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I've spoken to a reputable breeder, who's name I will not mention, about a frog farm he is setting up. My understanding is its a long process to get all the red tape taken care of with the local govt of wherever the farm is. Also, I remember him telling me that no frogs can be harvested from the farm until the f2 generation. Even then, he is only allowed 5 pairs of each species to be exported. Keep in mind, o. Pumilio are all the SAME species so even though he may be farming several morphs, they count toward his 5 pairs per species limit. This is all information I got from an hour long phone conversation with this person.
 

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i think we should all stick to captive breed frogs. it leaves frogs in this world to do there jobs Eat Bugs lol:D. really tho i think we do enuff damage by deforesting why take everything from nature let it keep it beauty and secrets. jus my belief :D
 

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I've spoken to a reputable breeder, who's name I will not mention, about a frog farm he is setting up. My understanding is its a long process to get all the red tape taken care of with the local govt of wherever the farm is. Also, I remember him telling me that no frogs can be harvested from the farm until the f2 generation. Even then, he is only allowed 5 pairs of each species to be exported. Keep in mind, o. Pumilio are all the SAME species so even though he may be farming several morphs, they count toward his 5 pairs per species limit. This is all information I got from an hour long phone conversation with this person.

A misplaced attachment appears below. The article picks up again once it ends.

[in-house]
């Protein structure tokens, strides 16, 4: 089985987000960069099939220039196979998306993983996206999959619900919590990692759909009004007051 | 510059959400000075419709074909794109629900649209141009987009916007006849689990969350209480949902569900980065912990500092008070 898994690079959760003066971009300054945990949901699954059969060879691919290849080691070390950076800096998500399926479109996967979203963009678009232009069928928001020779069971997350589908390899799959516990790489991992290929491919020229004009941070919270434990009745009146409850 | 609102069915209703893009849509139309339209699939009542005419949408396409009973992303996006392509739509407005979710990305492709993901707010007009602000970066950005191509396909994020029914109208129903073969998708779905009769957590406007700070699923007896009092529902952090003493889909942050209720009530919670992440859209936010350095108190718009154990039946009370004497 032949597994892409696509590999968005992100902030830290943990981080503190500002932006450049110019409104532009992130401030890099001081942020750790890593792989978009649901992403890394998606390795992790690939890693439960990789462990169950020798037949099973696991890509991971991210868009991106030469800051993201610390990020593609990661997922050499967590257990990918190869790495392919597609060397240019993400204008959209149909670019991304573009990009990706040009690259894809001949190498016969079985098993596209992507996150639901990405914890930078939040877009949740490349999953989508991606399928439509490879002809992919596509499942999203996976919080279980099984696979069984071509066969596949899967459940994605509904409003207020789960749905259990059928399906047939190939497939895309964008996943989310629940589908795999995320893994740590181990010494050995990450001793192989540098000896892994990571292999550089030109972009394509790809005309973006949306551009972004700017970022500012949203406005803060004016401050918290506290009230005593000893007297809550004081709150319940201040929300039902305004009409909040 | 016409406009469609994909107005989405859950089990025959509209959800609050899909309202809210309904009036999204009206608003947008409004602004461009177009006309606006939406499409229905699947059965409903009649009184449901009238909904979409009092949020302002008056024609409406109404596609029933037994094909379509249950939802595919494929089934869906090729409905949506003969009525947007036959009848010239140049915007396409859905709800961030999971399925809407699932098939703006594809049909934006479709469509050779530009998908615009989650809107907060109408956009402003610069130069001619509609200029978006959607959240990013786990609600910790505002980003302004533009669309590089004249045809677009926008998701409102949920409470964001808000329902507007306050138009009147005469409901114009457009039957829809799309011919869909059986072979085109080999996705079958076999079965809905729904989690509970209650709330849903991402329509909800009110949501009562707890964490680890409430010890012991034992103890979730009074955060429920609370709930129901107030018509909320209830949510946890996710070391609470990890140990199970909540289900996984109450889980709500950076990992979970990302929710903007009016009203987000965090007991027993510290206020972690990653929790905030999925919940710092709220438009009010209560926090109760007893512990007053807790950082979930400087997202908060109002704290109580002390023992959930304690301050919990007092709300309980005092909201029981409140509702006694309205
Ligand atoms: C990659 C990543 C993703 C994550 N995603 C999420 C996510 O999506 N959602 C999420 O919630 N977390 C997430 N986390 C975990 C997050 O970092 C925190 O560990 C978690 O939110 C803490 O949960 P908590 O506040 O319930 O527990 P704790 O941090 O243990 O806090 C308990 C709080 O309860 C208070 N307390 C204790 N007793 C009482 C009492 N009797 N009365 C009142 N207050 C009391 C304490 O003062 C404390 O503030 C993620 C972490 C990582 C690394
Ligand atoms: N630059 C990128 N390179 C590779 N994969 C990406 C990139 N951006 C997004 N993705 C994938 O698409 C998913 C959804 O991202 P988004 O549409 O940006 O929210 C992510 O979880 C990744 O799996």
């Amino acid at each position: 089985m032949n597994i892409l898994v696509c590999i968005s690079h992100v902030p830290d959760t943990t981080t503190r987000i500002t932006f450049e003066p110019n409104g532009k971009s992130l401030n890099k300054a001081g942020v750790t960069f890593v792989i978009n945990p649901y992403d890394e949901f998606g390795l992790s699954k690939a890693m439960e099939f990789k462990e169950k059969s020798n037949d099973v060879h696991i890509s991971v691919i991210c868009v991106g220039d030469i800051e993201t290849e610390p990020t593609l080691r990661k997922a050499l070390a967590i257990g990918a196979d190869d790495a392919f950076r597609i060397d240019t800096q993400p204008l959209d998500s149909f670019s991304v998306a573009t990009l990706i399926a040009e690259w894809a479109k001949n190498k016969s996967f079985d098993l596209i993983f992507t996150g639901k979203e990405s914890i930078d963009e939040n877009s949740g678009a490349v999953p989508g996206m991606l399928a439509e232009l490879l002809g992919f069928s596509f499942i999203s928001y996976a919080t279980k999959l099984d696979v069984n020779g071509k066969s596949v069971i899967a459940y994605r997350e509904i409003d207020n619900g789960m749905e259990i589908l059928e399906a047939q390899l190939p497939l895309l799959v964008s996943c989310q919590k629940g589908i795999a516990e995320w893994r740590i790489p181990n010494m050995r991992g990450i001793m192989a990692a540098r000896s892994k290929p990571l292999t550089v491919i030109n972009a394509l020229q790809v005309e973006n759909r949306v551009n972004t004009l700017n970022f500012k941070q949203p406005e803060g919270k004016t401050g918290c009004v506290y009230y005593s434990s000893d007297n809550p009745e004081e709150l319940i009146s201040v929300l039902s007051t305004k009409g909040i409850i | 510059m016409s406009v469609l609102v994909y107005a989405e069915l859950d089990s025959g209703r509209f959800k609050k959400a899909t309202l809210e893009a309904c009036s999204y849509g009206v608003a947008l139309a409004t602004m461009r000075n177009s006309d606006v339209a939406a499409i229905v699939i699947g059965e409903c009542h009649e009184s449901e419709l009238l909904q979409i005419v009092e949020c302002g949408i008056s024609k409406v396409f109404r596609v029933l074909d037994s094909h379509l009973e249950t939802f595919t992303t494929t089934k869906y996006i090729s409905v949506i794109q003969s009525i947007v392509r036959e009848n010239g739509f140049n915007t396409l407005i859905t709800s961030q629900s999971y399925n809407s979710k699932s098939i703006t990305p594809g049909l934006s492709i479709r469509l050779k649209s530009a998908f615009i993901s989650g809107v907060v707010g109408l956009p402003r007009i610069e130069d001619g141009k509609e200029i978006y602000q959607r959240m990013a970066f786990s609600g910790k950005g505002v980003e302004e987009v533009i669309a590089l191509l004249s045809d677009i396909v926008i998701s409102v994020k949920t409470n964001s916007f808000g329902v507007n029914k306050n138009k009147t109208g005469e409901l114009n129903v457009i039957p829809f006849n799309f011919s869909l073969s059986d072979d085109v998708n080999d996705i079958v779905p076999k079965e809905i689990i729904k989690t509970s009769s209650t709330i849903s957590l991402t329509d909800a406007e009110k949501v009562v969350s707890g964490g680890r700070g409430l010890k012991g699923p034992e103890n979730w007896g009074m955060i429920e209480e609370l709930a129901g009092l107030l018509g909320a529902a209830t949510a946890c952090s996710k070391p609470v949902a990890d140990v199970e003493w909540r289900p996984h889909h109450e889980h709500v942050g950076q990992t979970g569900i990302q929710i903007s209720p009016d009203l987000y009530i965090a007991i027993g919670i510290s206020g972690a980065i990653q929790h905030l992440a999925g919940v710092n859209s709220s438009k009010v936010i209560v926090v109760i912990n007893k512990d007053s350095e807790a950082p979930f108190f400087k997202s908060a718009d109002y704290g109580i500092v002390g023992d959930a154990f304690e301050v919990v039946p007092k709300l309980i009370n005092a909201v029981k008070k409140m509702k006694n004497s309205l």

And, I can tell you this from being down there....


If you are a ****** and want to export some frogs, you absolutely need:

1. An excellent command of Spanish language.

2. An "in" like a relative, wife, girlfriend, someone seriously trusted.

3. both 1 and 2.



Or most likely, you and your bank account....will get rolled.
 

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I've spoken to a reputable breeder, who's name I will not mention, about a frog farm he is setting up. My understanding is its a long process to get all the red tape taken care of with the local govt of wherever the farm is. Also, I remember him telling me that no frogs can be harvested from the farm until the f2 generation. Even then, he is only allowed 5 pairs of each species to be exported. Keep in mind, o. Pumilio are all the SAME species so even though he may be farming several morphs, they count toward his 5 pairs per species limit. This is all information I got from an hour long phone conversation with this person.
I think I'm not understanding what you're saying here. This person is setting up a farm and raising frogs to F2 so that he can export 5 pairs of pumilios?